Until recently, it seemed likely that Hillary Clinton would win a free and fair election in Minnesota. And then the DFL Party sued to keep Donald Trump’s name off the ballot.
As I expected, the Minnesota Supreme Court dismissed the DFL’s complaint, but the attempt to disenfranchise a large set of voters will affect the party for years to come. I expect Republican voters, even those lukewarm or even opposed to Trump, to be incensed and energized by these DFL shenanigans. What should have been an easy victory for the DFL in November will now become a closely contested race that the DFL might and perhaps should lose.
The DFL suit depended on a technicality. Last year, Minnesota joined three other states and adopted the Uniform Faithful Presidential Electors Act, which, among other things, added the requirement that the election of alternate electors occur at state conventions. This was a minor change, and a small one compared with the rest of the bill. It is also one the Republicans failed to notice and comply with. They elected electors, but failed to properly elect the alternates.
What should the consequences of such an error be? The DFL wanted to remove the Republican nominee from the ballot, because the Republican Party had not properly provided a list of alternates, thus denying a great many Minnesotans of their opportunity to vote for their first choice. The Republicans, however, have provided a legal list of electors. So the only question really should be: Can a candidate appear on the ballot without alternate electors?
The act itself, as recorded in the statutes in sections 208.40 to 208.48, specifies how to replace electors if needed. The Republicans have provided a sufficient list to comply with the U.S. Constitution and state law. They have not adequately provided their preferred list of alternates. Thus the controlling language under 208.45(b)(3) would be “if the number of alternate electors present to vote is insufficient to fill any vacant position pursuant to clauses (1) and (2), by appointing any immediately available individual who is qualified to serve as an elector and chosen through nomination by a plurality vote of the remaining electors, including nomination and vote by a single elector if only one remains … .”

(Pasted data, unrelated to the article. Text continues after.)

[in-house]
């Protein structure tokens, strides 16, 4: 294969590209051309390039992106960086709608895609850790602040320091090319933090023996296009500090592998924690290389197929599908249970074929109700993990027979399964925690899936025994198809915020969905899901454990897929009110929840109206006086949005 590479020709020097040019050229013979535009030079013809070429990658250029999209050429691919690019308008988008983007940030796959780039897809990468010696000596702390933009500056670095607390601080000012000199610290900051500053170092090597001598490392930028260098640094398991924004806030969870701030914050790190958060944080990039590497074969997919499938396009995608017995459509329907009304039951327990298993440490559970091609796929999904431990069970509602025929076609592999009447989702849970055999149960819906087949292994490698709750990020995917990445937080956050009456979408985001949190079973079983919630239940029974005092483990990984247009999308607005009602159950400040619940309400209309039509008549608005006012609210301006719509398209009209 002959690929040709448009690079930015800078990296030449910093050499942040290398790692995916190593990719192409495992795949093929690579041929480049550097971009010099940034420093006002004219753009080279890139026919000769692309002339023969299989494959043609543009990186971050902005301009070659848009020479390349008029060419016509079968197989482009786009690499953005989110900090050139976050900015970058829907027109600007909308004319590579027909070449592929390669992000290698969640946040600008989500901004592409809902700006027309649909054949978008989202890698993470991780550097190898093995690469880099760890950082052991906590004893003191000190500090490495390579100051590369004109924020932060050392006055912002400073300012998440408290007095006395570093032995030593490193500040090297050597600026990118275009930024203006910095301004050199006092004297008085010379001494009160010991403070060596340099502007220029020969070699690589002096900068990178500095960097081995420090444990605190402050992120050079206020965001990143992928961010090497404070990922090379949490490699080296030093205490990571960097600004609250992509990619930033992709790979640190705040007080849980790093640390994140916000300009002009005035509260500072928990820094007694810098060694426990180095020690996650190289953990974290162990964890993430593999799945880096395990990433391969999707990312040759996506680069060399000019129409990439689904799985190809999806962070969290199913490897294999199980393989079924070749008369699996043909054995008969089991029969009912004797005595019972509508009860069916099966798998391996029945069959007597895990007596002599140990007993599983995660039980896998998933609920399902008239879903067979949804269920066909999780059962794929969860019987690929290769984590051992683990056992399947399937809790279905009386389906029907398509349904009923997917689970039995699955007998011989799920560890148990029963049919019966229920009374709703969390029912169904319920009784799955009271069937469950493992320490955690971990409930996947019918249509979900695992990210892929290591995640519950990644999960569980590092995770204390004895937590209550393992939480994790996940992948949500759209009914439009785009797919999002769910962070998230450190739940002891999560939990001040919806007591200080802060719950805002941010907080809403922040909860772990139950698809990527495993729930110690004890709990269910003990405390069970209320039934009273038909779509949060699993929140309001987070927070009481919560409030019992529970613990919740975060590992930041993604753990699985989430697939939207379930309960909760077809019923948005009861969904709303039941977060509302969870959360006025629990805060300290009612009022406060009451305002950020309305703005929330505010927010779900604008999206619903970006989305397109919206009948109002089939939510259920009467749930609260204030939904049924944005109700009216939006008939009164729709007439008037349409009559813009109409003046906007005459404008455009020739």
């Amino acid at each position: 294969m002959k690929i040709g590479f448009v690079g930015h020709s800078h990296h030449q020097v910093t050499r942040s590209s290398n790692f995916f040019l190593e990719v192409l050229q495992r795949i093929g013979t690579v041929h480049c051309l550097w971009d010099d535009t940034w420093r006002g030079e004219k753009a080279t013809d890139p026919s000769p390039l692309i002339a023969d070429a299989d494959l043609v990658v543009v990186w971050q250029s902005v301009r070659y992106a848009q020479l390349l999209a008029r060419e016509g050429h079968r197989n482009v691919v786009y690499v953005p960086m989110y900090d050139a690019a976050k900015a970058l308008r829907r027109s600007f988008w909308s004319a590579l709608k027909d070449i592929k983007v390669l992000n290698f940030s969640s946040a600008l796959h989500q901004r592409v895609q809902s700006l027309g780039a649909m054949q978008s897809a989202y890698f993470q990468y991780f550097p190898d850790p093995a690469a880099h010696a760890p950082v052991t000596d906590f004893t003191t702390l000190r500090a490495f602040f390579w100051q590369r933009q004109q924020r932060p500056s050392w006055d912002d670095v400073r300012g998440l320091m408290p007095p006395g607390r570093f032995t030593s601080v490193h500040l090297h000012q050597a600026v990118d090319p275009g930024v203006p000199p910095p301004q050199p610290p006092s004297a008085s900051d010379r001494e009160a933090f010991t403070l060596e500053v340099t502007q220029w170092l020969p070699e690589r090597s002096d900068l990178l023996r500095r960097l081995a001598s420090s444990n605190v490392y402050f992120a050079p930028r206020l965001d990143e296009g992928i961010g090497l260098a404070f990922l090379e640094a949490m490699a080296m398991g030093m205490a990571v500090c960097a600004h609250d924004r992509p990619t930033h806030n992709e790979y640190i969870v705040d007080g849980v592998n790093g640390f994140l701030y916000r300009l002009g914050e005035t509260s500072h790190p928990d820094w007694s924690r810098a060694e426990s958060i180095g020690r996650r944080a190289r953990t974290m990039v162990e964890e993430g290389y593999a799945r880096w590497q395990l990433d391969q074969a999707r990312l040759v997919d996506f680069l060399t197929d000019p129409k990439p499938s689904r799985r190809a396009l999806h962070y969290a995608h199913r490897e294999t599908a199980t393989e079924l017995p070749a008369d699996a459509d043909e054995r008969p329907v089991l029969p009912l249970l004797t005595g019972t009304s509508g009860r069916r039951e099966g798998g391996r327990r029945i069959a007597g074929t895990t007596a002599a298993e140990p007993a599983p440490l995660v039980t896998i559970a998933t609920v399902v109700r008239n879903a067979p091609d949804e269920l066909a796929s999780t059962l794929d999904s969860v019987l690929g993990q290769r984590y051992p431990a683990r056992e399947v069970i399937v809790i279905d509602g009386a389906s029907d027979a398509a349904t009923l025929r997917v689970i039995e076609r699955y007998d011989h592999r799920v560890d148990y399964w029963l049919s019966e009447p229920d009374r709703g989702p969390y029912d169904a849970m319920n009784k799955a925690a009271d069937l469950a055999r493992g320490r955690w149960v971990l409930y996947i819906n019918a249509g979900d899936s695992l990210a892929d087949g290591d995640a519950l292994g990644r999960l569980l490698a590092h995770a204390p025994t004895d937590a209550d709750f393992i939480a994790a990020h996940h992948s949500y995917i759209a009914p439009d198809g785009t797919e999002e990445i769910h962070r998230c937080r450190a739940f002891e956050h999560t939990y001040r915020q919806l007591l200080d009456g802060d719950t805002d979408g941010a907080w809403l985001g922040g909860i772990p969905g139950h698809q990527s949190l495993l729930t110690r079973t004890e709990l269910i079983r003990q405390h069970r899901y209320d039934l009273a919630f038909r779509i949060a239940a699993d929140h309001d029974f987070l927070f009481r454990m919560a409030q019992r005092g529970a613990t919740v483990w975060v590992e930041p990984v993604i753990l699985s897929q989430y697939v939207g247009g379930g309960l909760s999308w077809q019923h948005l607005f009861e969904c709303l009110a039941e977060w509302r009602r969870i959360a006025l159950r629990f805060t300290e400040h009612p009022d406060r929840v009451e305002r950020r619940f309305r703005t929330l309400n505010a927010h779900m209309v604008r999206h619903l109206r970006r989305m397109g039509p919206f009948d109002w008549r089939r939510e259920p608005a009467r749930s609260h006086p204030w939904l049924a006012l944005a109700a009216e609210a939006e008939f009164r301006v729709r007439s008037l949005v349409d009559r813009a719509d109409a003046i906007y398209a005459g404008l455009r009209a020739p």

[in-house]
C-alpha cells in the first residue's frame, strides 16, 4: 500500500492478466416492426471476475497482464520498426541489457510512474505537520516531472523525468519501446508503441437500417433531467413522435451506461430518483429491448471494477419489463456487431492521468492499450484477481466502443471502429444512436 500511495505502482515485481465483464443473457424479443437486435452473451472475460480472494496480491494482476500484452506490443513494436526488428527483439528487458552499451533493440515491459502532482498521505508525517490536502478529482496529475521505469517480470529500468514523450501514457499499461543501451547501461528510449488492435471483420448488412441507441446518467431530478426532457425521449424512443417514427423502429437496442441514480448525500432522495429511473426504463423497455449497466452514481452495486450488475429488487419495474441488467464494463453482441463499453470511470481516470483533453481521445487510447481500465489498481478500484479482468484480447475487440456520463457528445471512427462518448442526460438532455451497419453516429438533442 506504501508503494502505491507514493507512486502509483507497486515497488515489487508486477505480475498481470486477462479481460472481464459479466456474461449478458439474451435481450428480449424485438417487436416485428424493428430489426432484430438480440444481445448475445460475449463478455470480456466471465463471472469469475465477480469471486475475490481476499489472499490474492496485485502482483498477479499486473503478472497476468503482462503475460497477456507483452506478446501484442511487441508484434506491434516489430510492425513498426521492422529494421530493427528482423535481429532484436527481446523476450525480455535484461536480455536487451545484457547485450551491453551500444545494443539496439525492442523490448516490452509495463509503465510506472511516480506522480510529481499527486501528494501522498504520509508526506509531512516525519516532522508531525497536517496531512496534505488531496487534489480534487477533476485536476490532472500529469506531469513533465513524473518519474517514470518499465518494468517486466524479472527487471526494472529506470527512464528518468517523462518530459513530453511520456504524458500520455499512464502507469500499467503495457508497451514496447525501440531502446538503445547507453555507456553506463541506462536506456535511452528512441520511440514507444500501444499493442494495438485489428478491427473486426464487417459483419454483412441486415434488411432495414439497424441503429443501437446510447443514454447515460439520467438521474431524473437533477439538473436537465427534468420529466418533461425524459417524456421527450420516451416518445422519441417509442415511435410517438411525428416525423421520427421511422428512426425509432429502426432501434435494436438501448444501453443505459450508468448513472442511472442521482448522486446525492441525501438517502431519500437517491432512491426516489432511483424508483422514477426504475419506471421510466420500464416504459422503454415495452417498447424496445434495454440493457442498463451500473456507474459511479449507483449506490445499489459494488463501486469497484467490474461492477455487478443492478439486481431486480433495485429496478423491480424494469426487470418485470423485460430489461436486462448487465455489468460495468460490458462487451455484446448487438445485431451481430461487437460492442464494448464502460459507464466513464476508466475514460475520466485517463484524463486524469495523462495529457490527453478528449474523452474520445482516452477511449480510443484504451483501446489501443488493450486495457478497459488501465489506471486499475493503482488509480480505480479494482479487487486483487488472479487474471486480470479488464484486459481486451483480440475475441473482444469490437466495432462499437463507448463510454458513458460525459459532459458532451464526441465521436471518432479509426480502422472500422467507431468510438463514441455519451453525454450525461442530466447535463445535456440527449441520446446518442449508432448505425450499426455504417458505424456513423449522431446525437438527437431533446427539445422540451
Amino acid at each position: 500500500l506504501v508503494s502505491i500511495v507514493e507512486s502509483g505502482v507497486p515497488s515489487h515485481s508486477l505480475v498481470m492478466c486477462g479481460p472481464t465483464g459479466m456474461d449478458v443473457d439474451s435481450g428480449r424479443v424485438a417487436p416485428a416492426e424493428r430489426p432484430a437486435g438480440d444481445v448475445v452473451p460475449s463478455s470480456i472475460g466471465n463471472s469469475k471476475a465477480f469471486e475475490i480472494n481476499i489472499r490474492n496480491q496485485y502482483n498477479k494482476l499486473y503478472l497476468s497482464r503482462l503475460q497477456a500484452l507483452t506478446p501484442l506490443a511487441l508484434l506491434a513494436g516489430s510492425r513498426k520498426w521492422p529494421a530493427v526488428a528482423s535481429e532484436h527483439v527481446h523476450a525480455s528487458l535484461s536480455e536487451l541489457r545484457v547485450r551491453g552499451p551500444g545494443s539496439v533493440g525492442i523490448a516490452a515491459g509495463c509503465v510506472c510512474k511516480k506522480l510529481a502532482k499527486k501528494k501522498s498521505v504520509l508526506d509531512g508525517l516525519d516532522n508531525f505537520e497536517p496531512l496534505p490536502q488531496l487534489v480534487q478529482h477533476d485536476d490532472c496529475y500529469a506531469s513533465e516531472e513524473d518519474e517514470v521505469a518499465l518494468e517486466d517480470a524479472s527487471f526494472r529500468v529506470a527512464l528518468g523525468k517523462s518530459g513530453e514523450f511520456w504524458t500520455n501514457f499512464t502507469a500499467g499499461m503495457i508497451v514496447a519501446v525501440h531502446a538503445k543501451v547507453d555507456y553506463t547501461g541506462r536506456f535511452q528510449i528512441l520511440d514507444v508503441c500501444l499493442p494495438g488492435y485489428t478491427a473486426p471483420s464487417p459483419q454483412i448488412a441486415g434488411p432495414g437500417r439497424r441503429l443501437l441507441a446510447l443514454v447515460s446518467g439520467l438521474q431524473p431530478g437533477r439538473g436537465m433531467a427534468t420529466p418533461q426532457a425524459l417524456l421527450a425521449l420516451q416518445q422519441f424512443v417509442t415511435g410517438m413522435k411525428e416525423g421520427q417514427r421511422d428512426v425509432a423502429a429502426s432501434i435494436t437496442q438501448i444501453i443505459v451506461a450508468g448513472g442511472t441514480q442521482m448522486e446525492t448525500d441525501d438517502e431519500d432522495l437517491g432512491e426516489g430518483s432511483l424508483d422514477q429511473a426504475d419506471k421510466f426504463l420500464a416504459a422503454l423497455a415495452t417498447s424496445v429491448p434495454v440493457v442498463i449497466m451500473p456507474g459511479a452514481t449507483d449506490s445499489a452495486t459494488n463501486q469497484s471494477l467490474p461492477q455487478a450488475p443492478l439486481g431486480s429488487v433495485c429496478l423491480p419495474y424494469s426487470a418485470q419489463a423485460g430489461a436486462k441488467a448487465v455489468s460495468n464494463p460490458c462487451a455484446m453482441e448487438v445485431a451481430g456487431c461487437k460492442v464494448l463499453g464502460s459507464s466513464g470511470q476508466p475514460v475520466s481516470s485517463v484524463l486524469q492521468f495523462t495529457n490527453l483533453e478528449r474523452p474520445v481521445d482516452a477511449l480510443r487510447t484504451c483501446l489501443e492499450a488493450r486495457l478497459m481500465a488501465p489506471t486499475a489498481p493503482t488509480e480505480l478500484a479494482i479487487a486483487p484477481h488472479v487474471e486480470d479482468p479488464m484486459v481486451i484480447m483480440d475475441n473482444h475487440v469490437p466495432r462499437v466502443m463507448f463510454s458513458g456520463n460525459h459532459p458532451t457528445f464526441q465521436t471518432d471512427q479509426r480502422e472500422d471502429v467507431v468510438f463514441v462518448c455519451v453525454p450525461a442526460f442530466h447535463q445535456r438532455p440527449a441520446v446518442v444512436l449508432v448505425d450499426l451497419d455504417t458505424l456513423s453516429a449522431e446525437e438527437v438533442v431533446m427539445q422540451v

In other words, no alternates are necessary, according to the law. Trump will remain on the ballot, but the list of alternates should be removed. If Trump wins, and there is a vacancy on the Trump slate, the electors themselves will have to choose the replacement, according to state law.
While this case was dismissed based on time rather than reaching its merits, a Democratic party should trust democracy and not try to use minor rule infractions to remove strong candidates from the race. The DFL should have read the statutes more thoroughly when proposing the remedy for the mistake. Playing with a broken stick is a minor penalty, not a match penalty. Minnesotans know better.
J. Scott Johnson is a professor of political science at the College of St. Benedict and St. John’s University. The opinions expressed are not intended to represent those of his employer.